US 20040073788 A1
A method of transmitting security data from a source point to a target point in a point-to-multipoint communication system is provided. The method includes the steps of forming an encryption tag field that includes information about an encryption tag type, which indicates whether transmission data is encryption-enabled or encryption-disabled; forming a packet data field which includes encrypted transmission data; forming a first integrity check field indicating the CRC check sum of the encrypted data; forming a length and type field indicating the sum of the lengths of the packet data field and the first integrity check field. Finally, a transmission frame is formed with these formed fields, a source address field indicating the address of the source point, and a destination address field indicating the address of the target point.
1. A method of transmitting data securely from a source point to a target point in a point-to-multipoint communication network, the method comprising the steps of:
(a) forming an encryption tag field including information about an encryption tag type indicating whether transmission data is encryption-enabled or encryption-disabled;
(b) forming a packet data field including encrypted transmission data;
(c) forming a first integrity check field indicating a CRC (Cyclic Redundancy Check) check sum of the encrypted transmission data;
(d) forming a length and type field indicating the sum of the lengths of the packet data field and the first integrity check field; and,
(e) forming a transmission frame including the formed fields from steps (a)-(d), a source address field indicating the address of the source point and a destination address field indicating the address of the target point.
2. The method of
3. The method of
(g) receiving and performing a first integrity check on the transmission frame using the second integrity check field;
(h) decrypting the transmission frame without the second integrity check field; and,
(i) performing a second integrity check on the decrypted transmission frame using the first integrity check field.
4. The method of
5. The method of
6. The method of
7. The method of
8. The method of
 This application claims priority under 35 U.S.C. § 119 to an application entitled “Method of Transmitting Security Data in an Ethernet Passive Optical Network System,” filed in the Korean Intellectual Property Office on Oct. 2, 2002 and assigned Serial No. 2002-60176, the contents of which are incorporated herein by reference.
 1. Field of the Invention
 The present invention generally relates to a method of guaranteeing security over a tree-structured point-to-multipoint network. More particularly, the present invention relates to a method of transmitting security data for authenticating and guaranteeing the confidentiality of data transmitted from a source point to a target point.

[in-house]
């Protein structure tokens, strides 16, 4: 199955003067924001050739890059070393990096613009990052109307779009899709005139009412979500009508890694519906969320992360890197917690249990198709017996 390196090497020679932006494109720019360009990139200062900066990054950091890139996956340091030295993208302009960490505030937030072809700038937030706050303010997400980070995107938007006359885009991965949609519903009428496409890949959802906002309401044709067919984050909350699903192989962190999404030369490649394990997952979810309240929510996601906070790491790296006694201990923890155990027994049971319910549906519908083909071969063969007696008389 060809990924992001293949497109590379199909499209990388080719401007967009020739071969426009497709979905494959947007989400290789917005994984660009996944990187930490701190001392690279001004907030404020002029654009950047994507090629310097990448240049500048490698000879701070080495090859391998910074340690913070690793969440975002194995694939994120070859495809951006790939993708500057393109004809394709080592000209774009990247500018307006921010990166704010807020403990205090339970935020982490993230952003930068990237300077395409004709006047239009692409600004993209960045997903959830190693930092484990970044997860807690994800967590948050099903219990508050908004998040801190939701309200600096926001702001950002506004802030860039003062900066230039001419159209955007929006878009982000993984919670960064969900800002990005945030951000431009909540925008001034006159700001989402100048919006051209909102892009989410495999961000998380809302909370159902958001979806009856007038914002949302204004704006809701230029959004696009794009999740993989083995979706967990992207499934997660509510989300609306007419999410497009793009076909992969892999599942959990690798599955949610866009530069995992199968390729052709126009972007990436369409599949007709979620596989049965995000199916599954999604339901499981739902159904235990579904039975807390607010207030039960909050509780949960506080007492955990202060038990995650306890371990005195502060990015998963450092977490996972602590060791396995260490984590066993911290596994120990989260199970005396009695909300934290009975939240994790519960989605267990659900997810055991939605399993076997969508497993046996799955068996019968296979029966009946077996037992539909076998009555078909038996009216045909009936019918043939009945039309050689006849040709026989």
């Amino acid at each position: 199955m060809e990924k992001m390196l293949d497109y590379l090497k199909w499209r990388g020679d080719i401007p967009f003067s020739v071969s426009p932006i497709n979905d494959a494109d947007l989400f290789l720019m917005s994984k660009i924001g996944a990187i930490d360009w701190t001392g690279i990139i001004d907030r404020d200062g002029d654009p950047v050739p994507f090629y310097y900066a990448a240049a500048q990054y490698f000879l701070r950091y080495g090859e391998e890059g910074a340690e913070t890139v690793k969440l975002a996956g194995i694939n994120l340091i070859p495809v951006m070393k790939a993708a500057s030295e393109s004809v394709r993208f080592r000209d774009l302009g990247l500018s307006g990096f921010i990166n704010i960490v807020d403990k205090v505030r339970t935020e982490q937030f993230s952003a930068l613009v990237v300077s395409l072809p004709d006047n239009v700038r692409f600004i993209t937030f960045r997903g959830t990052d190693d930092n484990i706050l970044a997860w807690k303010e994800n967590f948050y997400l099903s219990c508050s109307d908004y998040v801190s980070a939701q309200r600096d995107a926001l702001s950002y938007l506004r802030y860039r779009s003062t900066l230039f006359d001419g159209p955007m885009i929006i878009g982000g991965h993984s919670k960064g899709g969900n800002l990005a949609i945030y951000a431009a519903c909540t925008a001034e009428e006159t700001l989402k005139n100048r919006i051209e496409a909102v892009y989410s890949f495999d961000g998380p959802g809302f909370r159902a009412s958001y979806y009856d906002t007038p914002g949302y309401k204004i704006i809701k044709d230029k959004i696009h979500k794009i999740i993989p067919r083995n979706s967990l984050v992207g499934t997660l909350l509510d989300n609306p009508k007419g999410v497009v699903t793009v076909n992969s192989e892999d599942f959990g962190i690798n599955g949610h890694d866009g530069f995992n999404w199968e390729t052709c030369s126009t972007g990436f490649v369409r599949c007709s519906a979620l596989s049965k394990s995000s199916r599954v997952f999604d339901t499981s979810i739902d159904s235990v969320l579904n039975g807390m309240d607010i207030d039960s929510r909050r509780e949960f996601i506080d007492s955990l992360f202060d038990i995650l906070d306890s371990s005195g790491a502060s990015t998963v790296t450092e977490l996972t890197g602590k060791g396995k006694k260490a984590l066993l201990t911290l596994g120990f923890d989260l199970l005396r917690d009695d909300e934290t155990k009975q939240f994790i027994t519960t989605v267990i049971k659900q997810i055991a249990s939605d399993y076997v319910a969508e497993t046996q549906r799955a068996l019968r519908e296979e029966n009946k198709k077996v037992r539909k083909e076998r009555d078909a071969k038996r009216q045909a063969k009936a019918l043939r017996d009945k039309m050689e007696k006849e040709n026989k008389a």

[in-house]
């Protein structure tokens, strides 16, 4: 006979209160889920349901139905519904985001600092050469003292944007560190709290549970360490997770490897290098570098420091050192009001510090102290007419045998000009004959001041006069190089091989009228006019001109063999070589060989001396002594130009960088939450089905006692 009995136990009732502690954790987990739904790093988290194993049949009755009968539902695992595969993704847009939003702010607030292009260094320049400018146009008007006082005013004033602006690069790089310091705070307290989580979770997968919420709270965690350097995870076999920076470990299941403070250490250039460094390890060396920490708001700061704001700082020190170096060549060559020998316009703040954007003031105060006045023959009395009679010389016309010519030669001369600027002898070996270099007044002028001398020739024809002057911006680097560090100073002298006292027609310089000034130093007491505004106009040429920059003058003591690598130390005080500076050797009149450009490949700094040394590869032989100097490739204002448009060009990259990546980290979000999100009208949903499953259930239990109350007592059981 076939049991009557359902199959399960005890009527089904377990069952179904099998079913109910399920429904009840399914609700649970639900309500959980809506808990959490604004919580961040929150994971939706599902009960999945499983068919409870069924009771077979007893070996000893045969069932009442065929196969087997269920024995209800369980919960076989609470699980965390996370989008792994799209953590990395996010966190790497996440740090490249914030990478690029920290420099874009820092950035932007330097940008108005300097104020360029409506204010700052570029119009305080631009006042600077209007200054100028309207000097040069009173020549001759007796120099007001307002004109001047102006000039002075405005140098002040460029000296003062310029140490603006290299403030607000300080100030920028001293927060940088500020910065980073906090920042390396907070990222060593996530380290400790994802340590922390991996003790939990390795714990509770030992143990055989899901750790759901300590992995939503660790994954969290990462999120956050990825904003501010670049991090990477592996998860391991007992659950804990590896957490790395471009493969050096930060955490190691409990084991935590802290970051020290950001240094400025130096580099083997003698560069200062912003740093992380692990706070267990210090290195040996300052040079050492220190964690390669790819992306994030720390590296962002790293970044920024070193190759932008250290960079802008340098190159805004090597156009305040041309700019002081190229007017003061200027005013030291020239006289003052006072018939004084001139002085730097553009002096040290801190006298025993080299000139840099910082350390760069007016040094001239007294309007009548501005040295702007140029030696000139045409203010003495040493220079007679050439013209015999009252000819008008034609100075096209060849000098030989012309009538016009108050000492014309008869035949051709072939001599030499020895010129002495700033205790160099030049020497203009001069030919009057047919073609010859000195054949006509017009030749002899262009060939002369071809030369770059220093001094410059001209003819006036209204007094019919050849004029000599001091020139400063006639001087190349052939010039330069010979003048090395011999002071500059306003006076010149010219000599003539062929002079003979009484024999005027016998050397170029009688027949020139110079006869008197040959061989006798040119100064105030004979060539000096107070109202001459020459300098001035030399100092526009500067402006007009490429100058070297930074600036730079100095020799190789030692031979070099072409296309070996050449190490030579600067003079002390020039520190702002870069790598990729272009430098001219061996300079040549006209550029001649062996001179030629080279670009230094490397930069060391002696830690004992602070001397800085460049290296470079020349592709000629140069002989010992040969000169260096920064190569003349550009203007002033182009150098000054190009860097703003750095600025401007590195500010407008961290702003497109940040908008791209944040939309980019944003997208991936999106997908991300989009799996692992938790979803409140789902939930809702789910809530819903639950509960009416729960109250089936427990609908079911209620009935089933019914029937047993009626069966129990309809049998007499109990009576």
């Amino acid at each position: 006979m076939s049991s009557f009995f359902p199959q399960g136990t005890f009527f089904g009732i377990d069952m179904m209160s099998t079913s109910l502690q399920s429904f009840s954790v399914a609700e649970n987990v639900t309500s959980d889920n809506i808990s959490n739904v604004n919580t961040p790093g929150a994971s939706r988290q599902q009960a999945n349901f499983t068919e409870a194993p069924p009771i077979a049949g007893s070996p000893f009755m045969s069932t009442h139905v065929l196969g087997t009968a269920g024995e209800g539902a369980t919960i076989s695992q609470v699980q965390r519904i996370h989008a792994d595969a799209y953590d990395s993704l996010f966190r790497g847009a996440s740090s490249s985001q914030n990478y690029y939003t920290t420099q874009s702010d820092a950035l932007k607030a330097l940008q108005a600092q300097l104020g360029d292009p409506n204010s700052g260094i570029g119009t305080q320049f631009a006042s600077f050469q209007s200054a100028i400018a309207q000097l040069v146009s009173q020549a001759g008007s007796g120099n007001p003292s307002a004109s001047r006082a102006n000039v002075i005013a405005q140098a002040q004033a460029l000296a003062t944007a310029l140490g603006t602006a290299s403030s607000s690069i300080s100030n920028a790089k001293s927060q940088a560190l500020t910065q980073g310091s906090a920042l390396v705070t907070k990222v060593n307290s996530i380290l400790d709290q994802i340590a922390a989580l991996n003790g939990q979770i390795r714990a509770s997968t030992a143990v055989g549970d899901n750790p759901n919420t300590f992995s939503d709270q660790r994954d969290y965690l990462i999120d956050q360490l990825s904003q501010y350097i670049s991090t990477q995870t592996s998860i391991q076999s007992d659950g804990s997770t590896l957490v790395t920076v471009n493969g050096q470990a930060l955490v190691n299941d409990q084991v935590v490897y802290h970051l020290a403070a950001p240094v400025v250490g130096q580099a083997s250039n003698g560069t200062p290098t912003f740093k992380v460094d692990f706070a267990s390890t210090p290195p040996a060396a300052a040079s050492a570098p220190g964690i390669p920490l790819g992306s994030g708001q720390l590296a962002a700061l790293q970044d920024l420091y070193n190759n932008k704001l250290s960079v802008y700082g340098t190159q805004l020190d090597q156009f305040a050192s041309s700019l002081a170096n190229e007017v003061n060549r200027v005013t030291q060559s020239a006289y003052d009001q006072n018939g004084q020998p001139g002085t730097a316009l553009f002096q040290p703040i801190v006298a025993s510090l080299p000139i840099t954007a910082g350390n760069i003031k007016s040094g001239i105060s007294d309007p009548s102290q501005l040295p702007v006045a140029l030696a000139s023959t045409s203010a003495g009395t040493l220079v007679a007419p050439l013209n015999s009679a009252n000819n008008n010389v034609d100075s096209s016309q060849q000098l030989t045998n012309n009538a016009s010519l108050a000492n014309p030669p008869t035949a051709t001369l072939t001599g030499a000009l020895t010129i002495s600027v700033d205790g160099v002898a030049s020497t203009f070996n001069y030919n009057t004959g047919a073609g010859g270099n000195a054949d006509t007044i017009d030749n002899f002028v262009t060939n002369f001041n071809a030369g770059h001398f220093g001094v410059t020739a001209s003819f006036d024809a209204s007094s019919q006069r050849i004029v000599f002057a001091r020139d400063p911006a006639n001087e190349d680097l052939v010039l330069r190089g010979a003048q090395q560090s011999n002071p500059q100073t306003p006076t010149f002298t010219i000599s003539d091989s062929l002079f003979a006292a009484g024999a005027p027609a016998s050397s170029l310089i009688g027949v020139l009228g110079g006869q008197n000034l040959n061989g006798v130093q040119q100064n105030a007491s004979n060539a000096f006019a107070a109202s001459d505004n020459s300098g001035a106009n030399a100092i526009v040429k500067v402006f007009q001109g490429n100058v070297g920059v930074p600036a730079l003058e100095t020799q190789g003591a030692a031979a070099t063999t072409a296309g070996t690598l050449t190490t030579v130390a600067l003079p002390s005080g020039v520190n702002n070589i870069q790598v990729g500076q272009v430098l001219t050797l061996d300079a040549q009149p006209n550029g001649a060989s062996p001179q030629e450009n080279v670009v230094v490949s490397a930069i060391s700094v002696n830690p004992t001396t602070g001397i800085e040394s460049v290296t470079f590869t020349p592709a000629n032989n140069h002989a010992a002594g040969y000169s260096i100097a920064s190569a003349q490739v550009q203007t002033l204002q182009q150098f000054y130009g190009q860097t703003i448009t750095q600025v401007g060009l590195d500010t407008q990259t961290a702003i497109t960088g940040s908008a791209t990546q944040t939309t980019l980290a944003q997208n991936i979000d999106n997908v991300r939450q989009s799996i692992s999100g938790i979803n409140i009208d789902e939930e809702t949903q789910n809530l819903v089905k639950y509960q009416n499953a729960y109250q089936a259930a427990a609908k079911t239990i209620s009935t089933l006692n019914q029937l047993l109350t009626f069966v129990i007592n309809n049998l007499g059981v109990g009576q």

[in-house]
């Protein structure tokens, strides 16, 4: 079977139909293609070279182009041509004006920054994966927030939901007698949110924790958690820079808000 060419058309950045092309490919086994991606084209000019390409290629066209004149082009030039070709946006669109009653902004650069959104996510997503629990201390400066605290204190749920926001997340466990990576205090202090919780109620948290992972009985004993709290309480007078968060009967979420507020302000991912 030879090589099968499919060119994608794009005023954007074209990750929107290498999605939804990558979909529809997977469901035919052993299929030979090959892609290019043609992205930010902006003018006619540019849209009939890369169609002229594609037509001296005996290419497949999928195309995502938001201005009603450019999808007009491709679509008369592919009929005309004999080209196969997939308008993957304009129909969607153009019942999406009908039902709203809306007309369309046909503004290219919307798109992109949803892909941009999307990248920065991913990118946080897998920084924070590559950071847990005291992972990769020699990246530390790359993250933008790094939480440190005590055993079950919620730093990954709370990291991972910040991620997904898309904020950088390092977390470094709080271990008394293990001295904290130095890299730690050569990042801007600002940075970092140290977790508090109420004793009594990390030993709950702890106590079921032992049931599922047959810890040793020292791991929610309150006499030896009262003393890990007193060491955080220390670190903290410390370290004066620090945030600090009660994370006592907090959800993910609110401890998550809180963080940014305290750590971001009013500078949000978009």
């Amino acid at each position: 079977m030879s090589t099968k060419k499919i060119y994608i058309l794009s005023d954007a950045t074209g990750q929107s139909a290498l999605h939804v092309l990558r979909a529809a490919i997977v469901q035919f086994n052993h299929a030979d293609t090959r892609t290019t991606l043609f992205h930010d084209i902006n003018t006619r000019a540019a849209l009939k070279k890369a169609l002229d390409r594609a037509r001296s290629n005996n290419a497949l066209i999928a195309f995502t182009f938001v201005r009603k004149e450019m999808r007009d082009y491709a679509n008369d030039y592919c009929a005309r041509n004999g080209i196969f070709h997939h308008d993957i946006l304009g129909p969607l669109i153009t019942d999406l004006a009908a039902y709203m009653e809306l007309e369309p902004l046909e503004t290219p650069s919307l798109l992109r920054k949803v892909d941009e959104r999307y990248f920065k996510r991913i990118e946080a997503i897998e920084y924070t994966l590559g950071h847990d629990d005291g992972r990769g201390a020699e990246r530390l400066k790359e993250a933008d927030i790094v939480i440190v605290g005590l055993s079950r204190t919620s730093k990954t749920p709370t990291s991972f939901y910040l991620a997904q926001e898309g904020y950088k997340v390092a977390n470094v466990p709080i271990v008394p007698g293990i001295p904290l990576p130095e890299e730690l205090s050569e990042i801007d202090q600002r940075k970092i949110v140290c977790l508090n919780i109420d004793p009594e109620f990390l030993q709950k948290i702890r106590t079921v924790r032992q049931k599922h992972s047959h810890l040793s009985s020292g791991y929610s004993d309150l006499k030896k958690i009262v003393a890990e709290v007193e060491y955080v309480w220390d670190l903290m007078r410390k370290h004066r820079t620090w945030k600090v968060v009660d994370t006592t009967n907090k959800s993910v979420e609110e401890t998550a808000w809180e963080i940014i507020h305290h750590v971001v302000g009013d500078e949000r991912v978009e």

2. Description of the Related Art
 A plurality of network devices connected to a single network device as a root is defined as a tree-structured network. One example of the tree-structured point-to-multipoint network is a passive optical network (PON), which includes one or more ONUs (Optical Network Units) connected to one OLT (Optical Line Terminal). FIG. 1 illustrates the configuration of a typical PON.
 As illustrated in FIG. 1, the PON can comprise one OLT 100, ONUs 110-1 to 110-3 connected to the OLT 100, and end users 120-1 to 120-3 connected to the respective ONUs 110- 1 to 110-3. Although each ONU is shown to be connected to one end user in FIG. 1, a plurality of end users can be connected to one ONU and the ONUs 110-1 to 110-3 and the end users 120-1 to 120-3 can be connected in a point-to-multipoint tree structure.
 In the existing Ethernet passive optical network (EPON) which transmits an 802.3 Ethernet frame over a tree-structured point-to-multipoint network, ONU data is accessed according to a TDM (Time Division Multiplexing) scheme for uplink transmission, and a “broadcast and selection” protocol for downlink transmission. In the downlink transmission, the OLT 100 broadcasts a downlink message destined for a particular ONU to all ONUs 110-1 to 110-3 and the intended ONU receives the message by a filtering process. However, in this arrangement, other ONUs may receive the same data. Therefore, privacy is not guaranteed.
 In the uplink transmission, only an unauthenticated ONU can be connected. However, any one of the ONUs 110-1 to 110-3, disguising itself as a different ONU by spoofing its identity, can launch “denial of service” attacks or access material or resources, thus undermining the security. To prevent these problems, different keys to the ONUs 110-1 to 110-3 are distributed through an authentication procedure so that encrypted messages using the keys can be authenticated for downlink signals and uplink messages.